The FAA partially concurs. The estimate of 20 work hours provided in the AD was based on the estimate of work hours specified in British Aerospace Service Bulletin SB.54-10, dated September 16, 1999 (which was referenced in the proposed AD and cited in this final rule as the appropriate source of service information). However, the FAA has determined that such an estimate includes only the time required to accomplish the inspections required by this AD, and does not include the time necessary for removal and reinstallation of all four engines or the time for accomplishment of corrective actions if corrosion is found. The FAA has revised the cost impact information, below, by removing the parenthetical statement indicating that the 20 work hours includes engine removal and reinstallation. However, because the economic analysis of the AD is limited to the cost of actions actually required by the rule, it does not typically include the costs of “indirect” or “on-condition” actions, such as hours necessary for access and close, or for repairs. Therefore, no further change to the cost impact information is necessary.
Request for Alternative Method of Compliance
The same commenter requests that the proposed AD include a provision for the replacement of the pylon attachment bolts with new bolts as an alternative to performing the inspection. The commenter notes that such a provision is not specified in the referenced service bulletin or in the proposed AD, but states that this option should be available at the operator's discretion as an alternative method of compliance.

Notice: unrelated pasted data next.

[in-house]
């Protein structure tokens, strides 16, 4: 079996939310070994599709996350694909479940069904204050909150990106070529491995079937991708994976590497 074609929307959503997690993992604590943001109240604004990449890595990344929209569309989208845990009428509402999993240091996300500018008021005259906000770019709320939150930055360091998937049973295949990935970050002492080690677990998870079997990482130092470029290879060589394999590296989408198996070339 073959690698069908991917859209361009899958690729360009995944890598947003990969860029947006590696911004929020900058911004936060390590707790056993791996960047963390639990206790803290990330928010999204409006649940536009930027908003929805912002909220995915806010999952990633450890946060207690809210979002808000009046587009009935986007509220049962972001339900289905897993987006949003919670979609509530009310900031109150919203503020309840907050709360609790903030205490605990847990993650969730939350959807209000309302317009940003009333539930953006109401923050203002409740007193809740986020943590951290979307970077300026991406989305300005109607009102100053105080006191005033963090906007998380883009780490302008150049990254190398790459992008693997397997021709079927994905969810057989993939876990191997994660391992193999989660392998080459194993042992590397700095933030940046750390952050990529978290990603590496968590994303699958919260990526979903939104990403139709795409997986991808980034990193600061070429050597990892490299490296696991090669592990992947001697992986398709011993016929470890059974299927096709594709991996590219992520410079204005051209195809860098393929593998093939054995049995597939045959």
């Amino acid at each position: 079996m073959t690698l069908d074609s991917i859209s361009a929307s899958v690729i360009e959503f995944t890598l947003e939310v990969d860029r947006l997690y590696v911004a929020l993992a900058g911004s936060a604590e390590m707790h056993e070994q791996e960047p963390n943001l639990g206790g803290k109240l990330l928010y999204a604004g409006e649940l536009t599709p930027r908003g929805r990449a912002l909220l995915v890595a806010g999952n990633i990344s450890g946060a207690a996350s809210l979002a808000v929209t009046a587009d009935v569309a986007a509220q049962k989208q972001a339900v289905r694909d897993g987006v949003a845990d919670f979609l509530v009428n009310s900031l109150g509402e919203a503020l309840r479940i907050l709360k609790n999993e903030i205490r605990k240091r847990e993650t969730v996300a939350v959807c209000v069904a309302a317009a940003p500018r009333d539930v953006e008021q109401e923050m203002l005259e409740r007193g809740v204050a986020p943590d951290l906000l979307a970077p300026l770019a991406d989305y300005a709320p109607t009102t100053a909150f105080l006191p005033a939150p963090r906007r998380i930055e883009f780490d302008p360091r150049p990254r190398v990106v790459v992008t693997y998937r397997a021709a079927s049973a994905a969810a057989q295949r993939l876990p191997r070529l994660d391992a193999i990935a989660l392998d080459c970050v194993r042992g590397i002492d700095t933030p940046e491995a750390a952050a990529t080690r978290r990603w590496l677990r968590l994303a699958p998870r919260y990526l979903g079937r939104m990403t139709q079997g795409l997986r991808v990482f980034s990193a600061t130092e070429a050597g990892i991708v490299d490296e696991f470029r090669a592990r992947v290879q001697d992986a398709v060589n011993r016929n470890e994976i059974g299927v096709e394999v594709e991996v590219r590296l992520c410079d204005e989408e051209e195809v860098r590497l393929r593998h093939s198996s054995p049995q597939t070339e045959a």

The FAA concurs. The FAA has reviewed the acceptability of the proposed alternative method of Start Printed Page 15231compliance with the manufacturer and with the Civil Aviation Authority (CAA), which is the airworthiness authority for the United Kingdom. Based on that input, the FAA has determined that replacement of all pylon attachments bolts with new bolts is an acceptable alternative to performing the inspection required by this AD, provided that the installation methods specified in the service bulletin are followed. Such installation methods include retorquing the new bolts to a lower level, and applying sealant to the bolts. A new paragraph (b) has been added to the final rule to provide this alternative as an acceptable means of complying with the requirements of this AD.
After careful review of the available data, including the comments noted above, the FAA has determined that air safety and the public interest require the adoption of the rule with the changes described previously. The FAA has determined that these changes will neither increase the economic burden on any operator nor increase the scope of the AD.
The FAA estimates that 35 airplanes of U.S. registry will be affected by this AD, that it will take approximately 20 work hours per airplane to accomplish the required inspection, and that the average labor rate is $60 per work hour. Based on these figures, the cost impact of the AD on U.S. operators is estimated to be $42,000, or $1,200 per airplane.
The cost impact figure discussed above is based on assumptions that no operator has yet accomplished any of the requirements of this AD action, and that no operator would accomplish those actions in the future if this AD were not adopted.